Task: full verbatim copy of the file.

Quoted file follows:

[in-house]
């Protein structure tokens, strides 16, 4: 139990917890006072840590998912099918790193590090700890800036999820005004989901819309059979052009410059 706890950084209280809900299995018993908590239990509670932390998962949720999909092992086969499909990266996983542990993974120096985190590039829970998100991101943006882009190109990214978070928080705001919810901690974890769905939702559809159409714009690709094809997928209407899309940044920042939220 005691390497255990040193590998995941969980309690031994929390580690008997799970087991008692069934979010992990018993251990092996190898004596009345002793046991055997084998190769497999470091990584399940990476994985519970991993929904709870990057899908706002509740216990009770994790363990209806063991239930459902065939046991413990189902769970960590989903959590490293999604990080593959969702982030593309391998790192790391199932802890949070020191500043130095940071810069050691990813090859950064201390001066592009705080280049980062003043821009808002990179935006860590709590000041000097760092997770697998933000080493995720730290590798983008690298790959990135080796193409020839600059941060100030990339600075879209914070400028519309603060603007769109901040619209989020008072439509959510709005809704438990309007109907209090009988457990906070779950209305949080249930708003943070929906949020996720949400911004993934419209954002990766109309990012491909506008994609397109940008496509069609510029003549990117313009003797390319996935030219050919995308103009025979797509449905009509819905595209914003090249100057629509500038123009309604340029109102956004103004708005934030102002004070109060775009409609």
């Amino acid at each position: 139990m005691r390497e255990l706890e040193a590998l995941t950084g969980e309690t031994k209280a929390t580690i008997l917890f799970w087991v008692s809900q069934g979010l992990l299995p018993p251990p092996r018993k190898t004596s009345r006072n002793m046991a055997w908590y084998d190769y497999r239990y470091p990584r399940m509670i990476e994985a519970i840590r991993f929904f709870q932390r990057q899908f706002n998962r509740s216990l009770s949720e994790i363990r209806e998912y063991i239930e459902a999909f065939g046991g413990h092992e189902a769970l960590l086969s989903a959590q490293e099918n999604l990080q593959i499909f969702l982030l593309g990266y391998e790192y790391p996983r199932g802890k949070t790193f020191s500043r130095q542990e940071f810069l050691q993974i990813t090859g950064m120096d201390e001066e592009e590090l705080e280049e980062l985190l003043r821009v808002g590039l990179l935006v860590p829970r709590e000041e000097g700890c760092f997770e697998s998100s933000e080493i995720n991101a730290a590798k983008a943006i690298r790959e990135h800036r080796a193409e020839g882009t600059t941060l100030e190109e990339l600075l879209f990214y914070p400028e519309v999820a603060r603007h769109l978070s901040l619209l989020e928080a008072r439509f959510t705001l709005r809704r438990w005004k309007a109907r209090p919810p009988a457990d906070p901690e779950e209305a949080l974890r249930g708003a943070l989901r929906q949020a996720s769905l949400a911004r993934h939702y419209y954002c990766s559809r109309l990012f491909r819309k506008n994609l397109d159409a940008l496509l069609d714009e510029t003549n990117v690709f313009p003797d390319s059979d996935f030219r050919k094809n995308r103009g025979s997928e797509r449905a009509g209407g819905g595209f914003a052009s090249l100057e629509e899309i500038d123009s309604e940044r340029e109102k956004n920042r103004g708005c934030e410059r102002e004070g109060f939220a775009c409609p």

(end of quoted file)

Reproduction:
[in-house]
């Protein structure tokens, strides 16, 4: 139990917890006072840590998912099918790193590090700890800036999820005004989901819309059979052009410059 706890950084209280809900299995018993908590239990509670932390998962949720999909092992086969499909990266996983542990993974120096985190590039829970998100991101943006882009190109990214978070928080705001919810901690974890769905939702559809159409714009690709094809997928209407899309940044920042939220 005691390497255990040193590998995941969980309690031994929390580690008997799970087991008692069934979010992990018993251990092996190898004596009345002793046991055997084998190769497999470091990584399940990476994985519970991993929904709870990057899908706002509740216990009770994790363990209806063991239930459902065939046991413990189902769970960590989903959590490293999604990080593959969702982030593309391998790192790391199932802890949070020191500043130095940071810069050691990813090859950064201390001066592009705080280049980062003043821009808002990179935006860590709590000041000097760092997770697998933000080493995720730290590798983008690298790959990135080796193409020839600059941060100030990339600075879209914070400028519309603060603007769109901040619209989020008072439509959510709005809704438990309007109907209090009988457990906070779950209305949080249930708003943070929906949020996720949400911004993934419209954002990766109309990012491909506008994609397109940008496509069609510029003549990117313009003797390319996935030219050919995308103009025979797509449905009509819905595209914003090249100057629509500038123009309604340029109102956004103004708005934030102002004070109060775009409609």
């Amino acid at each position: 139990m005691r390497e255990l706890e040193a590998l995941t950084g969980e309690t031994k209280a929390t580690i008997l917890f799970w087991v008692s809900q069934g979010l992990l299995p018993p251990p092996r018993k190898t004596s009345r006072n002793m046991a055997w908590y084998d190769y497999r239990y470091p990584r399940m509670i990476e994985a519970i840590r991993f929904f709870q932390r990057q899908f706002n998962r509740s216990l009770s949720e994790i363990r209806e998912y063991i239930e459902a999909f065939g046991g413990h092992e189902a769970l960590l086969s989903a959590q490293e099918n999604l990080q593959i499909f969702l982030l593309g990266y391998e790192y790391p996983r199932g802890k949070t790193f020191s500043r130095q542990e940071f810069l050691q993974i990813t090859g950064m120096d201390e001066e592009e590090l705080e280049e980062l985190l003043r821009v808002g590039l990179l935006v860590p829970r709590e000041e000097g700890c760092f997770e697998s998100s933000e080493i995720n991101a730290a590798k983008a943006i690298r790959e990135h800036r080796a193409e020839g882009t600059t941060l100030e190109e990339l600075l879209f990214y914070p400028e519309v999820a603060r603007h769109l978070s901040l619209l989020e928080a008072r439509f959510t705001l709005r809704r438990w005004k309007a109907r209090p919810p009988a457990d906070p901690e779950e209305a949080l974890r249930g708003a943070l989901r929906q949020a996720s769905l949400a911004r993934h939702y419209y954002c990766s559809r109309l990012f491909r819309k506008n994609l397109d159409a940008l496509l069609d714009e510029t003549n990117v690709f313009p003797d390319s059979d996935f030219r050919k094809n995308r103009g025979s997928e797509r449905a009509g209407g819905g595209f914003a052009s090249l100057e629509e899309i500038d123009s309604e940044r340029e109102k956004n920042r103004g708005c934030e410059r102002e004070g109060f939220a775009c409609p």